It’s important to understand that while Redbox does not have any of its own stores, they rely on partnering with established retailers having locations that get 15,000+ shoppers per week through their doors. Redbox came out of a venture backed by McDonald’s that sold grocery staples like bread, milk and eggs out of vending machine kiosks along with other machines that rented DVD movies. Coinstar bought the concept and concentrated strictly on movie and game disk rentals. The strategy was genius. Redbox doesn’t have the high expense of a physical store and labor cost to operate it. All Redbox needs is 12 square feet in a highly visible area of the store for their automated kiosk with a web connection for credit card processing–the retailer being compensated by a percentage of the machine’s rental revenue. This tremendously lower cost of doing business allowed Redbox to rent movies much cheaper than Blockbuster, originally for just a dollar a night! The kiosks stock up to 700 disks in an over-sized looking vending machine with the automated ability to both dispense and receive DVD disks. With the last three generations experienced at operating ATM machines and pumping their own gas, consumers had no problems using a vending machine to select and pay for movies. Besides, it’s fun to shop for a movie at this automated kiosk–similar to the enjoyment of choosing a candy bar at a vending machine. And with the economic uncertainty of the 2000′s, the cheap rental price became quite popular.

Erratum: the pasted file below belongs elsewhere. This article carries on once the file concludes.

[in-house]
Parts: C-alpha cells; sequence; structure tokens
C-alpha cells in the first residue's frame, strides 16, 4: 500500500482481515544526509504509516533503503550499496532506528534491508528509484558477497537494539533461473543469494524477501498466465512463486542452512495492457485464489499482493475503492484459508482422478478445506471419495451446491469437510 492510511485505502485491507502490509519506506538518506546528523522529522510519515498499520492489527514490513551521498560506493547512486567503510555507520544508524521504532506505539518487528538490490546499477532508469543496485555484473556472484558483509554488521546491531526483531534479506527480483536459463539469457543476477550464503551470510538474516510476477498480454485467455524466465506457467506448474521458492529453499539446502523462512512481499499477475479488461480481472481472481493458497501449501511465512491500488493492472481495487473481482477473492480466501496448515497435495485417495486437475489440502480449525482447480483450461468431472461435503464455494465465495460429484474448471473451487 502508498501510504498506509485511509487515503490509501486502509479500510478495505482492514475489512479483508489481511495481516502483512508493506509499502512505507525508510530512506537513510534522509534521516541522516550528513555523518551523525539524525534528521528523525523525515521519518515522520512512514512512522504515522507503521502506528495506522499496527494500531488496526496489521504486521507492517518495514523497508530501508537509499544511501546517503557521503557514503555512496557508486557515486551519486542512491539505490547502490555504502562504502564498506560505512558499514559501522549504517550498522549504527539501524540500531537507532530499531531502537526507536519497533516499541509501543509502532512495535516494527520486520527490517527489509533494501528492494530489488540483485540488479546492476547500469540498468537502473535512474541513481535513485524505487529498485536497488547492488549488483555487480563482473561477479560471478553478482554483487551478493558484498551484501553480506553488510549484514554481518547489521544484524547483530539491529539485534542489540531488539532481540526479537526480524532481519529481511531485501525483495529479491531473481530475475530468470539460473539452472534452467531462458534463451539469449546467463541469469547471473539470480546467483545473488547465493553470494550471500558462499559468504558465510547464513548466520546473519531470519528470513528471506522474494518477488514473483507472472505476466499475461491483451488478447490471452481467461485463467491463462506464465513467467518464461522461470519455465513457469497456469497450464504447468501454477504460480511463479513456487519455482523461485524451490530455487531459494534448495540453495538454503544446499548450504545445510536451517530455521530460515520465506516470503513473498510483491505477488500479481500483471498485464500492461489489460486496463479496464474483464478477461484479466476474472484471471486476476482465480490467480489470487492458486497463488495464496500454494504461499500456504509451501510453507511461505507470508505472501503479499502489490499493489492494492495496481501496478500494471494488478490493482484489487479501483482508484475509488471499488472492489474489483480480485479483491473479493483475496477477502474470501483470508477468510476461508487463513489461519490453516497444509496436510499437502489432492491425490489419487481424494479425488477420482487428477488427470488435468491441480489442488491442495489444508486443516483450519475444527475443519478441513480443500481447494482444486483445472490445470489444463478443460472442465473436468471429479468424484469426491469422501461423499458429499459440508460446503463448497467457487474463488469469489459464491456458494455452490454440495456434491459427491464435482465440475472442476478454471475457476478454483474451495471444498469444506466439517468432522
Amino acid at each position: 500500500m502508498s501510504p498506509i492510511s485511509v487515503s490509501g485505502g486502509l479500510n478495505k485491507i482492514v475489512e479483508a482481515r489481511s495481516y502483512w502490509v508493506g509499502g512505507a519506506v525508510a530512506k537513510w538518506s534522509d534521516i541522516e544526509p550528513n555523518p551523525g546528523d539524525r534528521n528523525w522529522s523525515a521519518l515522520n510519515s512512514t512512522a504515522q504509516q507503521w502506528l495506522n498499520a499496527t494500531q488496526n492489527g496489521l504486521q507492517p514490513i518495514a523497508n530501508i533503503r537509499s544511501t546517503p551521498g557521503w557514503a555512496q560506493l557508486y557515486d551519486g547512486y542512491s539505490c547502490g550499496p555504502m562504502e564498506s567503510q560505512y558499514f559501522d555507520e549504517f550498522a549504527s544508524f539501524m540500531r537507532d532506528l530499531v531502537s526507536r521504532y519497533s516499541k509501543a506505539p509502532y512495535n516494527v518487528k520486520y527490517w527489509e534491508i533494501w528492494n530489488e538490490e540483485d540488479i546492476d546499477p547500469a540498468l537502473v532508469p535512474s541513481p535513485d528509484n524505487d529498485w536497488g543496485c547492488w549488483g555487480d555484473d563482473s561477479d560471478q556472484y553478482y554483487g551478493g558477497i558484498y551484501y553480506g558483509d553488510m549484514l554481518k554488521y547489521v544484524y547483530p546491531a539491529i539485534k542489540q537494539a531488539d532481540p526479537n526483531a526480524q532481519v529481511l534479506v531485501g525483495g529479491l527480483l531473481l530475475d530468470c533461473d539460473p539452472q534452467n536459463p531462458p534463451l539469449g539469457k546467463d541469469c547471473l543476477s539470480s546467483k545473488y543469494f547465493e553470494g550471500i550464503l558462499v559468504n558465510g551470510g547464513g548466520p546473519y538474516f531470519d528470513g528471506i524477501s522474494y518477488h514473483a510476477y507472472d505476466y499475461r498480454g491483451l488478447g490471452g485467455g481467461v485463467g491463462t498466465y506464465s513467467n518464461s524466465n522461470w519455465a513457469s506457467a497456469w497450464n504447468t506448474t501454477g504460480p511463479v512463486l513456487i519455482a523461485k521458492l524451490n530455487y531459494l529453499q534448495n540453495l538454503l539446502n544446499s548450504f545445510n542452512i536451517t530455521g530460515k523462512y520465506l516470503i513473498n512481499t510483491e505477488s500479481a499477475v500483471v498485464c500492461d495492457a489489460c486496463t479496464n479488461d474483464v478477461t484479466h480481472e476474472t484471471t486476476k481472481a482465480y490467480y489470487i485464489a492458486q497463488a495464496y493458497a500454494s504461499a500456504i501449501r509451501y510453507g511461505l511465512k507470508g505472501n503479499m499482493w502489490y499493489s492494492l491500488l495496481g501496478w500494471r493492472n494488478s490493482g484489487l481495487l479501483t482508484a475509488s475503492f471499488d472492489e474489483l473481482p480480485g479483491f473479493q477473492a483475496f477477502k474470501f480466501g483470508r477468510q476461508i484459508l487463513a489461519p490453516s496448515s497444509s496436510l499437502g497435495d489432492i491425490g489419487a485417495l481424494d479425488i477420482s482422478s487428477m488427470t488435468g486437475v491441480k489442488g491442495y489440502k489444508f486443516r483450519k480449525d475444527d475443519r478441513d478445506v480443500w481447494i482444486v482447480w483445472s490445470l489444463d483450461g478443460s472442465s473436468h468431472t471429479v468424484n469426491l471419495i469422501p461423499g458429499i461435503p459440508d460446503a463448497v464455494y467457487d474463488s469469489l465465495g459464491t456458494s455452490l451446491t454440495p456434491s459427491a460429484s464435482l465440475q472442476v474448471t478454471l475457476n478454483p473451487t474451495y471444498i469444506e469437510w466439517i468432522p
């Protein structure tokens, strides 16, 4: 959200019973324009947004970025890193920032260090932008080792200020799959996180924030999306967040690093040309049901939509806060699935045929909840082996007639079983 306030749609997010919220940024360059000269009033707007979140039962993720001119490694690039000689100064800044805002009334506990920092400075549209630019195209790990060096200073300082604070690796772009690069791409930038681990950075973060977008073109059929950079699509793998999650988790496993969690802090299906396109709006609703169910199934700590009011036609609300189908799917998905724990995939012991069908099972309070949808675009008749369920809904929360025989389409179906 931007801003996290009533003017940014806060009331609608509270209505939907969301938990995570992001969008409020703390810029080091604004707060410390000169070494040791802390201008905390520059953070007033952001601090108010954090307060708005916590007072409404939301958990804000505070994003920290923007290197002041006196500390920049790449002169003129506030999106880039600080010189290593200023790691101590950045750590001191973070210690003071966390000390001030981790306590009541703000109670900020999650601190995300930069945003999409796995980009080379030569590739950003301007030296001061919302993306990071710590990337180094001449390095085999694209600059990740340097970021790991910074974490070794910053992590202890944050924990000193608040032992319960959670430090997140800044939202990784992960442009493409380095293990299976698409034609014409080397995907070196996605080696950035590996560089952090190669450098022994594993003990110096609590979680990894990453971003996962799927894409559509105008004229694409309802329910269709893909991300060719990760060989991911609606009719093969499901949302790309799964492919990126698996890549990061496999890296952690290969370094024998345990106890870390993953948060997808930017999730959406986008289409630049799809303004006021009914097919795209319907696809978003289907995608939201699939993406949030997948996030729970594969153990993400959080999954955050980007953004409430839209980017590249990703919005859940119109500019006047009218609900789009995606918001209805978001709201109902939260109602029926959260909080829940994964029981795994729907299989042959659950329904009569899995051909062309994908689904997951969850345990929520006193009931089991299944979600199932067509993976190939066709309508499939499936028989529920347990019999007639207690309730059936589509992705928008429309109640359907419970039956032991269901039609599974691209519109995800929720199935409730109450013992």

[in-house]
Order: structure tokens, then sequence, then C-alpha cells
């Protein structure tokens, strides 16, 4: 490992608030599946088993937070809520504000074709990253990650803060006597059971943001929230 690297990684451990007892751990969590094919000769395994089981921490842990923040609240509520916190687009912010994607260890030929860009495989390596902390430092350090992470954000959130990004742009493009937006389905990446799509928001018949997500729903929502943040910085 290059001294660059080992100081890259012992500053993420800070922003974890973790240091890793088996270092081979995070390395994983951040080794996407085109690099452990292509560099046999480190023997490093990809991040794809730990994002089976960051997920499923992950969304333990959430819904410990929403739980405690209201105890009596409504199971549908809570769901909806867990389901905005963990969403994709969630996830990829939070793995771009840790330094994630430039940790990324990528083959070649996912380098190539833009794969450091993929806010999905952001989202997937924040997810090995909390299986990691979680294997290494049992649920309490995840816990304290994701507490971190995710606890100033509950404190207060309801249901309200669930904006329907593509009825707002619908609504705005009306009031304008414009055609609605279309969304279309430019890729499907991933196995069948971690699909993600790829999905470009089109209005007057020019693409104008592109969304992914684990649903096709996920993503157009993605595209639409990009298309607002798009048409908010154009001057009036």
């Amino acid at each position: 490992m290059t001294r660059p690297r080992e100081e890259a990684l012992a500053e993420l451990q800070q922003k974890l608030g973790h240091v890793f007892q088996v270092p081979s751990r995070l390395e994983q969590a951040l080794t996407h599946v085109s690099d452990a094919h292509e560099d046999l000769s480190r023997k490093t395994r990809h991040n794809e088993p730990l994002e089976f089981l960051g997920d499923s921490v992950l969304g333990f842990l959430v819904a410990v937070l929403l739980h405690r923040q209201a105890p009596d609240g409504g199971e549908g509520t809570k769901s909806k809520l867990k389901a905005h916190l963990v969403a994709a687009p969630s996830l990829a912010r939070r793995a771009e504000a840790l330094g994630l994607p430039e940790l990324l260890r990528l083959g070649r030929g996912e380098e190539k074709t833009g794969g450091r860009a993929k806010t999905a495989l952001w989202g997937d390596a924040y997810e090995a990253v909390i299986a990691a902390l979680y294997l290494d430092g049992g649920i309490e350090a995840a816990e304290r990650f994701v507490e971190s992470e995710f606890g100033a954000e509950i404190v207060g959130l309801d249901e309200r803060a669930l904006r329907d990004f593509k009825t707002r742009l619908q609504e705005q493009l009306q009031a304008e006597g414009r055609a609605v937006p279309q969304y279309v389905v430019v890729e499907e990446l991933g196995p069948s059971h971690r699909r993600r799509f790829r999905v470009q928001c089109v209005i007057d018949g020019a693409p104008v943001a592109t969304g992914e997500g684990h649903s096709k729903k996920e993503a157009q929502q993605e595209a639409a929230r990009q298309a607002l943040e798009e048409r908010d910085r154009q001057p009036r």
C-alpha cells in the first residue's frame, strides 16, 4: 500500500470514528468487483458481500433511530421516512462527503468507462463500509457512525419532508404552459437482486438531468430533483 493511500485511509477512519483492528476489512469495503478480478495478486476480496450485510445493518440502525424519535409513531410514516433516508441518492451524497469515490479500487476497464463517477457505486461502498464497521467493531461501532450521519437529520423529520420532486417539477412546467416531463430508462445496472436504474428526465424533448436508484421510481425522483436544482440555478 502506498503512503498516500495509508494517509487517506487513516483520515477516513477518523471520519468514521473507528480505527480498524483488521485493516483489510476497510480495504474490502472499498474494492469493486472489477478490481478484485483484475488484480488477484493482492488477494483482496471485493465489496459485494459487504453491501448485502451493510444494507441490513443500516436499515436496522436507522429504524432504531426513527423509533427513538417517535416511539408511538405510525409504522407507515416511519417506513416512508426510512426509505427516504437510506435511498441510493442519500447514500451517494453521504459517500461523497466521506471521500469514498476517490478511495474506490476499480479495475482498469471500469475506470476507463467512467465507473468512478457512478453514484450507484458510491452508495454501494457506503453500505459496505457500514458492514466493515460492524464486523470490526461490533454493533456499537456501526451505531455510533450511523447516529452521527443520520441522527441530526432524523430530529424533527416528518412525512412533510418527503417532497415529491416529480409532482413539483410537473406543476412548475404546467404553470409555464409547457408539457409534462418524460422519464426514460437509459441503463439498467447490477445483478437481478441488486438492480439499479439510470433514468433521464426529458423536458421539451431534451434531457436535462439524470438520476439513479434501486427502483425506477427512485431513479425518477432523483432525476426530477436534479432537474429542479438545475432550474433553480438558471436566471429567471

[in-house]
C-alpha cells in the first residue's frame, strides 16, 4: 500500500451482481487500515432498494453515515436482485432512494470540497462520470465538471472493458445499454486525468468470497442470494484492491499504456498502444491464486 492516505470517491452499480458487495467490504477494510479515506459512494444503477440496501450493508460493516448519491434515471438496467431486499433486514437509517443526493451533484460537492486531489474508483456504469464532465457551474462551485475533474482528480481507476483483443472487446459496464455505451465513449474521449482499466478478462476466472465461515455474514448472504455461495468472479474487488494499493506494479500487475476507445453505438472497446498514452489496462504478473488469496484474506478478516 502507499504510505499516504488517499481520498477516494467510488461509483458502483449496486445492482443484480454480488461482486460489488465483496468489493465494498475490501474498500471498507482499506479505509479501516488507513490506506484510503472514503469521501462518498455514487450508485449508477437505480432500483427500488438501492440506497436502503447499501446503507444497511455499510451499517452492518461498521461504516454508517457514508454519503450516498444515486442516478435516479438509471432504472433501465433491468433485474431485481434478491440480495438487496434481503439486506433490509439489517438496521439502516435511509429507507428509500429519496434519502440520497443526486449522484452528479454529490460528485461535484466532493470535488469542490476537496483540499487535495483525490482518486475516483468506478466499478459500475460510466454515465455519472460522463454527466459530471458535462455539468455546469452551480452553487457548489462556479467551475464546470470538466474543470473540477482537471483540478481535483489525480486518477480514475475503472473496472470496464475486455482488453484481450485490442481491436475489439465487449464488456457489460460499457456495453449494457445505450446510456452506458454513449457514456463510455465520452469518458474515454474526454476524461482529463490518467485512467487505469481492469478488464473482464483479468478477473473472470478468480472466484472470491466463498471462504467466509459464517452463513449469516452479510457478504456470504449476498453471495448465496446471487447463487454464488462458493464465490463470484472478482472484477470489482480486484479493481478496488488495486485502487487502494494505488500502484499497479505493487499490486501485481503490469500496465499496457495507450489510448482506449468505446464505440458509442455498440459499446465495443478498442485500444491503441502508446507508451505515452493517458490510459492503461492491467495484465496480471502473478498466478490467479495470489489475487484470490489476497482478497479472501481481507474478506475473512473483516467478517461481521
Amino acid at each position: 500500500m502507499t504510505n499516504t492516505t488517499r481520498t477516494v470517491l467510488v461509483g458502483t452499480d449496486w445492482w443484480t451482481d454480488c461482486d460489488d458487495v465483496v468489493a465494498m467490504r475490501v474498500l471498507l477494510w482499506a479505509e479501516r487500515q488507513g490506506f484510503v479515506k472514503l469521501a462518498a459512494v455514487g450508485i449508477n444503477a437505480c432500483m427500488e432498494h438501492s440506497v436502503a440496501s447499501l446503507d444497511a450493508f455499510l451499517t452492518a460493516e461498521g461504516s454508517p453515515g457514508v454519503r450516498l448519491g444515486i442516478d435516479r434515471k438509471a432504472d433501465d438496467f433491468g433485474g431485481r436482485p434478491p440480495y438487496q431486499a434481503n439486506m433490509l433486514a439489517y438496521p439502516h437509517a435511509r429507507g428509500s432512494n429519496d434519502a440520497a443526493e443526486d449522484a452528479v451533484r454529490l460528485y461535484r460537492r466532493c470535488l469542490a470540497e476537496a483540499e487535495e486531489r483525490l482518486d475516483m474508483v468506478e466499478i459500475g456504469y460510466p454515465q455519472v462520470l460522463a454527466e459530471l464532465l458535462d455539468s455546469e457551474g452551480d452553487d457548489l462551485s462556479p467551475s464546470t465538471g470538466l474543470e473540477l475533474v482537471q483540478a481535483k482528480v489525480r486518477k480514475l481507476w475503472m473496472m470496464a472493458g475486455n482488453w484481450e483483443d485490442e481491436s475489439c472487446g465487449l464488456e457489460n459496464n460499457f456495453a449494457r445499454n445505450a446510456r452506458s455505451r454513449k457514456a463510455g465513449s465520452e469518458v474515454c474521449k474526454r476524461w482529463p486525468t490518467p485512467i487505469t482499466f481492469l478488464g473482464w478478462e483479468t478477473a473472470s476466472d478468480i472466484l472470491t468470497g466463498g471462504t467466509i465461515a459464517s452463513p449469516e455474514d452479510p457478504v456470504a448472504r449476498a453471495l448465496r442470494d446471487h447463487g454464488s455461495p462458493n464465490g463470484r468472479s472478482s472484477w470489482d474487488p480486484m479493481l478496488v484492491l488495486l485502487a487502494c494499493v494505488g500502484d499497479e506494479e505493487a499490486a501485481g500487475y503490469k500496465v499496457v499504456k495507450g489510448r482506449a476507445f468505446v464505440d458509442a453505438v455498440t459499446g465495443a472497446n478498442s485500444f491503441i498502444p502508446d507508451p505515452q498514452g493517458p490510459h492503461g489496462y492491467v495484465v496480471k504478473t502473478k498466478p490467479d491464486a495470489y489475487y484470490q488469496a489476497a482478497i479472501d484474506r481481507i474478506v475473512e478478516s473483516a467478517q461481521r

A majority of kiosks are placed within grocery stores, ideally the high traffic locations sought by Redbox. Having closed their own video departments years ago, grocery stores once again enjoyed the extra foot traffic of being a destination to rent or return movies. Conversely, if needing to make a trip to the supermarket anyway, customers like the amenity of getting their movie rental and groceries at one stop. By 2007, Redbox had more kiosk locations than Blockbuster store locations, then passed Blockbuster in total rentals by 2008. Redbox kiosks carry no where near the 10,000 titles of a Blockbuster store. But Redbox wasn’t trying to over take Blockbuster’s position as top video store. It was beating Blockbuster in convenience and lower prices. Within the principles of positioning, Redbox created and owned a new position of convenient, affordable DVD rentals. But Redbox was only part of Blockbuster’s problem…